Then we have the verb 知り合う which I interpreted as “he got to know her”. It wouldn’t make sense at this point if this meant that she got to know him. Of course, before that we have a short section from her perspective, how she got to Japan, but this is rather a list of facts and not a description of internal feelings like 知り合う which only takes place internally. Of course it could be related to either party technically, but if we talk about two persons, then my assumption is that the person who is the active part (which is him in my understanding) is actively doing the 知り合う。And therefore, because the 知り合う person is 愛される, it must be her who loves him.
I will ask one or two other Japanese persons to double-check this opinion, but I found it rather convincing.
I find this very convincing, as the 知り合う was my first sticking point. It felt strange that we would be talking about the wife meeting him through a friend (instead of him meeting her - 知り合う is intransitive and means get to know each other, but I think this still stands), even with the は after the wife, when we’re basically following his point of view. The second sticking point was the passive. It’s his point of view, so isn’t it strange to talk about something he did in the passive (my wife was loved by me? who says that?). Oh, and that は, it doesn’t necessarily mark a subject of course. The subject can still be him. But then again I couldn’t be sure, as there may be nuances I’m missing. So thanks @Myria and @nikoru!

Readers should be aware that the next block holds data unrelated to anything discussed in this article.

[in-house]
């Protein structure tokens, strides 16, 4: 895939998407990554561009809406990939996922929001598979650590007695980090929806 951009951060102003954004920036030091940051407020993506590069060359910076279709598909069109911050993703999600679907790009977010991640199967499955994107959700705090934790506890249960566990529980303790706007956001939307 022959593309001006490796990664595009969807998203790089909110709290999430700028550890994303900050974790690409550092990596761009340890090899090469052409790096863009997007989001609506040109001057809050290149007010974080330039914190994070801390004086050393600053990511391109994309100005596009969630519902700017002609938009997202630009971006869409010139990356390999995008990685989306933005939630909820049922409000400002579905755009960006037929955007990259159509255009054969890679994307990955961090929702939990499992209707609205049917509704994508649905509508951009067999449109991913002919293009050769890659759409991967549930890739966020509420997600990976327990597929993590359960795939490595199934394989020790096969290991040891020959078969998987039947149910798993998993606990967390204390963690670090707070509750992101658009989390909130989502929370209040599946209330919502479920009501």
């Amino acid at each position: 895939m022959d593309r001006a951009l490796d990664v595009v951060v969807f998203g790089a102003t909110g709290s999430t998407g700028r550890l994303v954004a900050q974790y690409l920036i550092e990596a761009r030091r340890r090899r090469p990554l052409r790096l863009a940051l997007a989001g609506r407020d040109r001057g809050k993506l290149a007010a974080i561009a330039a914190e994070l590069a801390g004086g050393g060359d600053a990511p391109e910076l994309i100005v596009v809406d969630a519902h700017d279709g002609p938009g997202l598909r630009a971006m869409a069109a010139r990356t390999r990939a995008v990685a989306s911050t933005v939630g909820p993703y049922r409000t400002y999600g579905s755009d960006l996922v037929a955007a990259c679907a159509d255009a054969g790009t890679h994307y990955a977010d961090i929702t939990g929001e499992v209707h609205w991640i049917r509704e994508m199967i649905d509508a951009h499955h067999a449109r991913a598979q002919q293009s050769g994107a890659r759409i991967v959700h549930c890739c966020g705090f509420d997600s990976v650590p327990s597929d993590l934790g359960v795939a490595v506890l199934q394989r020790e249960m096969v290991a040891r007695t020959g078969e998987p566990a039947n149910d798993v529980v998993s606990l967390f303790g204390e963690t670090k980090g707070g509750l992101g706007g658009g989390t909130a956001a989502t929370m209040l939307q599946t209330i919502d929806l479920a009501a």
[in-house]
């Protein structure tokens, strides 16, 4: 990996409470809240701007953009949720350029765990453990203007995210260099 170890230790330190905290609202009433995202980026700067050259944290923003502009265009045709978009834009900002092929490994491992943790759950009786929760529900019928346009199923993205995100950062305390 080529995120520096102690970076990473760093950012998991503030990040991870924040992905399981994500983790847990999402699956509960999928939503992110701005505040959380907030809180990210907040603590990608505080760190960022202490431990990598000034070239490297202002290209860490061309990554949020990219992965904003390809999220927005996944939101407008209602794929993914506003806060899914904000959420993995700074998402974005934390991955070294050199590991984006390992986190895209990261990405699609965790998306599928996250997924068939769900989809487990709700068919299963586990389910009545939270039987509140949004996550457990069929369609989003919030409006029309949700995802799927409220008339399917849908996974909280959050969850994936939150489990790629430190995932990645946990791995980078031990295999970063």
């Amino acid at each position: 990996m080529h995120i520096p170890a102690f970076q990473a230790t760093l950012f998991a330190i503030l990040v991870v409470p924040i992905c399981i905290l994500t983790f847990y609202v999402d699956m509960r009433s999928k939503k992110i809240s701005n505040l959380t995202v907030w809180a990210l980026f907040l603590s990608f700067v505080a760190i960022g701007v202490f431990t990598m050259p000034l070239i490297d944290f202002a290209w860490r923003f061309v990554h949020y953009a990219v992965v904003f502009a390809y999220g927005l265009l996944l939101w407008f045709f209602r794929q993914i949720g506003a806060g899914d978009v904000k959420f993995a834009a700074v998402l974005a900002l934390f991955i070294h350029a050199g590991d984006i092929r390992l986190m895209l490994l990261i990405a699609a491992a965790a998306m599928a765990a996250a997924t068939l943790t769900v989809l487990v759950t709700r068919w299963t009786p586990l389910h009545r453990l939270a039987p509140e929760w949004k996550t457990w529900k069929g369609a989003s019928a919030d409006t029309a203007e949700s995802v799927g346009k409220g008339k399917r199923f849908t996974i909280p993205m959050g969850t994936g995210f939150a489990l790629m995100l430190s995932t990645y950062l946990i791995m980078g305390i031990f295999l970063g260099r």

Somewhat off topic, but sharing for anyone here who might be interested in it!
This entire discussion is reminding me of another vague passage like this from 伊豆の踊り子 by 川端康成 that was featured as an except in 本の読み方 スロー・リーディングの実践 | L30?? by 平野啓一郎. He goes over it in depth and offers suggestions for reading passages like this. He also notes that Seidensticker, the English translator, got it wrong which I think is funny. Even the best of us still get confused. Apparently a lot of readers couldn’t understand this passage and 川端 had to go back and edit it.
Sharing the excerpts from the book for anyone who is interested! (Sorry that they are just photos, I don’t have it as digital )
Hirano instructs us to find who said goodbye and who nodded:
I do! I actually got a lot more out of than I was expecting, and I think it has made me a better reader in general. I think back to the contents quite often now when reading other books, especially ones that are more demanding.
I have to caveat that by saying I personally have a love-hate relationship with 平野啓一郎 and find him a bit pretentious. Since this is non-fiction about his own personal reading style, the pretentiousness comes through strongly, but everything he writes is very well formulated and logically consistent so it didn’t bother me a lot.